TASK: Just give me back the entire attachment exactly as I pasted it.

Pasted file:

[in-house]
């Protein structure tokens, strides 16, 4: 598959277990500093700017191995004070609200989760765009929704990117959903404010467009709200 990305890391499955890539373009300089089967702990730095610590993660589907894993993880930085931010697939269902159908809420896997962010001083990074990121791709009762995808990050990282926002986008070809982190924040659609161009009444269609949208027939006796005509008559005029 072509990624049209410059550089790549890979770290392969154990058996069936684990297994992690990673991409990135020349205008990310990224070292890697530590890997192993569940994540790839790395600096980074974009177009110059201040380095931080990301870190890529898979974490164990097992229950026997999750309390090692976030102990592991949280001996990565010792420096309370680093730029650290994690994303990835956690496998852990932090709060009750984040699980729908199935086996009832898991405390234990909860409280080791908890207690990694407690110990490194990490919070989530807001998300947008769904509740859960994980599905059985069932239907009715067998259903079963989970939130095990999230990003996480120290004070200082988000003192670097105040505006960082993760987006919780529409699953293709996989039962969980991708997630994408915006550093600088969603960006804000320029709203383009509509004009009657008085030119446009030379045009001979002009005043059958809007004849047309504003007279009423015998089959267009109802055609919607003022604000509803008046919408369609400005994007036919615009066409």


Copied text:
[in-house]
């Protein structure tokens, strides 16, 4: 598959277990500093700017191995004070609200989760765009929704990117959903404010467009709200 990305890391499955890539373009300089089967702990730095610590993660589907894993993880930085931010697939269902159908809420896997962010001083990074990121791709009762995808990050990282926002986008070809982190924040659609161009009444269609949208027939006796005509008559005029 072509990624049209410059550089790549890979770290392969154990058996069936684990297994992690990673991409990135020349205008990310990224070292890697530590890997192993569940994540790839790395600096980074974009177009110059201040380095931080990301870190890529898979974490164990097992229950026997999750309390090692976030102990592991949280001996990565010792420096309370680093730029650290994690994303990835956690496998852990932090709060009750984040699980729908199935086996009832898991405390234990909860409280080791908890207690990694407690110990490194990490919070989530807001998300947008769904509740859960994980599905059985069932239907009715067998259903079963989970939130095990999230990003996480120290004070200082988000003192670097105040505006960082993760987006919780529409699953293709996989039962969980991708997630994408915006550093600088969603960006804000320029709203383009509509004009009657008085030119446009030379045009001979002009005043059958809007004849047309504003007279009423015998089959267009109802055609919607003022604000509803008046919408369609400005994007036919615009066409």